CNN-Based Transfer Learning (VGG16)

Transfer learning is a powerful technique for addressing problems involving the categorization of images. Essentially, it is a form of machine learning which utilises pre-trained models for a specific task, allowing the model to be applied to new data with minimal additional training. Transfer learning can be used when there is a need to quickly apply a powerful model to a dataset which is not large enough to require the model to be re-trained from scratch. Through the use of the Keras library, transfer learning can be used to quickly and accurately categorise images, saving time and resources. This article provides an in-depth look into transfer learning and its practical use in image categorization with the Keras library.

In order to gain an understanding of transfer learning, it is important to have a basic familiarity with convolutional neural networks (CNN). CNN is a popular technique used for the purpose of picture categorization.

Convolutional Neural Networks (CNNs) employ convolution layers that use philtres to identify pertinent features in images. With the help of large datasets, these networks are trained to recognise the different characteristics of images. By using a deep CNN, the number of parameters (i.e. weights) that need to be learned can be very high, resulting in longer training times. Transfer learning has provided a great way to reduce this training time in scenarios where multiple factors are present.

One of the most popular image classification tasks is ImageNet, which requires millions of photographs to be sorted into predetermined categories. Accurately predicting and classifying these images into hundreds of categories is an essential task. Every year, one version of the model consistently outperforms the other, and when a winning model is determined, all of its learning parameters or weights are made available to the public. The Keras application streamlines this process by allowing users to immediately utilise the best model and all its pre-trained weights, thus saving a considerable amount of time.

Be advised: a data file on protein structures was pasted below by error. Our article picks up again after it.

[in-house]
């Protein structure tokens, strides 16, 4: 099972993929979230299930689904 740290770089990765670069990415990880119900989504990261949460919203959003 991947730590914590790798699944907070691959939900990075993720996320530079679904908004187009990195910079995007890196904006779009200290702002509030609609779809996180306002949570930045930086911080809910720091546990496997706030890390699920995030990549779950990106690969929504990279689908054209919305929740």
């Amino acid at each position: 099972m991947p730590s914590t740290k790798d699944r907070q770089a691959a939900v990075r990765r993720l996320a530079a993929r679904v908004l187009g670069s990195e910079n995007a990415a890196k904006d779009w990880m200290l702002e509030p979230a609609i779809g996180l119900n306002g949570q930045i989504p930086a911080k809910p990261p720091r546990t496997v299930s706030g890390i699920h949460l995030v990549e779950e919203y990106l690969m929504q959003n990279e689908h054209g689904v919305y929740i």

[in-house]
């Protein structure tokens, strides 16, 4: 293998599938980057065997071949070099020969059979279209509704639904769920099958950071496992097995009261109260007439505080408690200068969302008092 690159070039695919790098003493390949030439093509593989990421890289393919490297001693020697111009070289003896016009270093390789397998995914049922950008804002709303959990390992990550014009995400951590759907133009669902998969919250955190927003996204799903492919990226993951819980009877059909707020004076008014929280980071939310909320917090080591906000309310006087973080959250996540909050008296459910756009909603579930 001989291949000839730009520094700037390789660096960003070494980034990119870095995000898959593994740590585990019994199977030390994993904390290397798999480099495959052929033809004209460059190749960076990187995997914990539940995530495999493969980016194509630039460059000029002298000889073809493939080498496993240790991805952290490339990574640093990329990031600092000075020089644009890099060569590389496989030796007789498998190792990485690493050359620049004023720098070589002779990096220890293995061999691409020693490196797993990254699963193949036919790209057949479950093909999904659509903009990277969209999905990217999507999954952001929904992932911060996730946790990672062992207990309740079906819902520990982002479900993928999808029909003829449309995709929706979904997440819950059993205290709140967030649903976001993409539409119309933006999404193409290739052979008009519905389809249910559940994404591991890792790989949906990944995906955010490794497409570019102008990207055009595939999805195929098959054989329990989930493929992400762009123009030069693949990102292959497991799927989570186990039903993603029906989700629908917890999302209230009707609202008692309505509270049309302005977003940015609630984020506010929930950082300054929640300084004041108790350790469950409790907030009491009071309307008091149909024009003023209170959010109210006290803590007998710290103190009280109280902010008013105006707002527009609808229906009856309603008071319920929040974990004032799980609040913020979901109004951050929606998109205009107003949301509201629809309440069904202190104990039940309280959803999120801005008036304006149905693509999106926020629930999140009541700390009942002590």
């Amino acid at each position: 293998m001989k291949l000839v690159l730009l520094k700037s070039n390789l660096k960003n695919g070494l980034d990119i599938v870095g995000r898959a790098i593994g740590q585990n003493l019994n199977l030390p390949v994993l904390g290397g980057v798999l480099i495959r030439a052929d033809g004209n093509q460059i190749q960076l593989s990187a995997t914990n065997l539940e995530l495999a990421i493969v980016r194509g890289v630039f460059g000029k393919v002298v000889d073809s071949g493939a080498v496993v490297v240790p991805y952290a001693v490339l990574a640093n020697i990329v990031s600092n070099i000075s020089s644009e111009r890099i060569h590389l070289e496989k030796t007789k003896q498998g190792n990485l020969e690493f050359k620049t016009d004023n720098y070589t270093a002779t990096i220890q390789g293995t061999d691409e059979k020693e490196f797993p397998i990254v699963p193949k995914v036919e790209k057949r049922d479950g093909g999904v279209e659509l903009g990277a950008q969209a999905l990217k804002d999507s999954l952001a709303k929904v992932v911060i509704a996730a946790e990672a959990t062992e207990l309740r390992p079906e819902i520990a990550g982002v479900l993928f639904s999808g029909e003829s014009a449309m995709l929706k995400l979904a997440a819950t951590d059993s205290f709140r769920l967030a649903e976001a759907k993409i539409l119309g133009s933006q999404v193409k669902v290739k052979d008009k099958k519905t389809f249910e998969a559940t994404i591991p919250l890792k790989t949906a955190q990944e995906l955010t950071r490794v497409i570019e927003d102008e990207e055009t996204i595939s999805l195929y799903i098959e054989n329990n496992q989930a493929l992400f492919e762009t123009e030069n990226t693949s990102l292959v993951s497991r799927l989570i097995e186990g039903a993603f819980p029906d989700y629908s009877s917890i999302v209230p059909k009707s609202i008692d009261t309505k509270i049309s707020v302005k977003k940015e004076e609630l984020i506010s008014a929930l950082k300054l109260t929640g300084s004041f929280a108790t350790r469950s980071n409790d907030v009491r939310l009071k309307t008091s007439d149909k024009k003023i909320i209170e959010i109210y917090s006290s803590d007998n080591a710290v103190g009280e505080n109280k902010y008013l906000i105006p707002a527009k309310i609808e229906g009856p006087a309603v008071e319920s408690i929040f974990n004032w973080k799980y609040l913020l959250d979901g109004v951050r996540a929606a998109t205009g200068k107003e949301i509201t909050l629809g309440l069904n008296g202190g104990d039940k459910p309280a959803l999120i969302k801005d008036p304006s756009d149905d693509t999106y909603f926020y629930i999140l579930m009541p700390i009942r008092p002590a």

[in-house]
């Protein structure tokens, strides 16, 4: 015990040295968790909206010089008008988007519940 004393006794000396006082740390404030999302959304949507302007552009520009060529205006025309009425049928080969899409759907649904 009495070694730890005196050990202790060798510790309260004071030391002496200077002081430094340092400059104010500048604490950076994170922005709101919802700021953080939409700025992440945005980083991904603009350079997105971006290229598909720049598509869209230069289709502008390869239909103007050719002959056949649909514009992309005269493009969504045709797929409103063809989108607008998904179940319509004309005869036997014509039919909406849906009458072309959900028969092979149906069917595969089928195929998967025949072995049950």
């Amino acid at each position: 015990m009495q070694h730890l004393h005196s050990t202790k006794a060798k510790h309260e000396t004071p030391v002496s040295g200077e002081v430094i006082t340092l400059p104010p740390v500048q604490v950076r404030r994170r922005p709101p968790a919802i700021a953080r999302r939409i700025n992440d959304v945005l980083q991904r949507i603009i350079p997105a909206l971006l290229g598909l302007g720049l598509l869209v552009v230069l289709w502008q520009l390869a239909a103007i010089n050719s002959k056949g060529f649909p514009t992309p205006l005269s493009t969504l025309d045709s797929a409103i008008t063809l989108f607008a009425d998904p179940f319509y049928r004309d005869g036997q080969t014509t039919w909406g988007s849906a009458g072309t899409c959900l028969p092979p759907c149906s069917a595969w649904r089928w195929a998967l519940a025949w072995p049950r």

On the Keras documentation website, you can find a comprehensive list of all the available models that have been pre-trained using the ImageNet classification problem. These models can be easily implemented without any additional effort.

Both the parameters utilised in these models and their correctness are clearly shown. The levels of detail in each model are also shown.

Have a peek at the source below.

Dataset loading.

Bring in the required library files first.

It is important to note the dimensions of the image that is being processed. It should be kept in mind that the input size of the model may be different due to it being trained on the ImageNet classification task. Consequently, the input layer must be altered if the size of the task and the image being processed differ.

The ImageNet classification challenge yields an output of 1000 distinct classes; however, it is possible to reduce the number of classes. It is important to note that while the hidden layers, convolution layers, and weights of these layers remain the same, there must be an adjustment to the output layer.

As an example, we can examine the dataset of skin cancer, which contains images of both benign and malignant lesions of the skin. This dataset is available for download to users.

The next move is to define both the train and test routes.

Utilising Transferred Knowledge

Transfer learning can be implemented now that the dataset has been imported.

To begin, you must enter the dimensions of the input image and import VGG16 from the Keras Applications library. The ImageNet classification problem is used to obtain the weights, with the Top=False parameter indicating that the weights of the input and output layers should be ignored in favour of the weights generated by the network itself.